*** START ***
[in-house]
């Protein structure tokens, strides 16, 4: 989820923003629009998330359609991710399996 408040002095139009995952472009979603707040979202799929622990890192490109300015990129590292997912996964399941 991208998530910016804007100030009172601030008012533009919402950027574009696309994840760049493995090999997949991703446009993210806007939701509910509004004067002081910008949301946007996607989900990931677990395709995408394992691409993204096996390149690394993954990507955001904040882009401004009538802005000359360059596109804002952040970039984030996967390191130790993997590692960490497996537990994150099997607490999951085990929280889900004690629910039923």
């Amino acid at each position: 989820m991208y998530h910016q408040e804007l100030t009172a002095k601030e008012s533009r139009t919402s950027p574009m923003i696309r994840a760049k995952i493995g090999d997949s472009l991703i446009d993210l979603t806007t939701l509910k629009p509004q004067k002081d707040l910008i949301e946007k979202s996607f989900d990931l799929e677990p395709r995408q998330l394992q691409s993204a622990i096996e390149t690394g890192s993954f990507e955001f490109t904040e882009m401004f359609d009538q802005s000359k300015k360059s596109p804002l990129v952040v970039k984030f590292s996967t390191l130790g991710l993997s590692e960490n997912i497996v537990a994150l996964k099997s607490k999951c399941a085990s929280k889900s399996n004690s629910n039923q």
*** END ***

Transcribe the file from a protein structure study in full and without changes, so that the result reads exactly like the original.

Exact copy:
[in-house]
């Protein structure tokens, strides 16, 4: 989820923003629009998330359609991710399996 408040002095139009995952472009979603707040979202799929622990890192490109300015990129590292997912996964399941 991208998530910016804007100030009172601030008012533009919402950027574009696309994840760049493995090999997949991703446009993210806007939701509910509004004067002081910008949301946007996607989900990931677990395709995408394992691409993204096996390149690394993954990507955001904040882009401004009538802005000359360059596109804002952040970039984030996967390191130790993997590692960490497996537990994150099997607490999951085990929280889900004690629910039923």
């Amino acid at each position: 989820m991208y998530h910016q408040e804007l100030t009172a002095k601030e008012s533009r139009t919402s950027p574009m923003i696309r994840a760049k995952i493995g090999d997949s472009l991703i446009d993210l979603t806007t939701l509910k629009p509004q004067k002081d707040l910008i949301e946007k979202s996607f989900d990931l799929e677990p395709r995408q998330l394992q691409s993204a622990i096996e390149t690394g890192s993954f990507e955001f490109t904040e882009m401004f359609d009538q802005s000359k300015k360059s596109p804002l990129v952040v970039k984030f590292s996967t390191l130790g991710l993997s590692e960490n997912i497996v537990a994150l996964k099997s607490k999951c399941a085990s929280k889900s399996n004690s629910n039923q």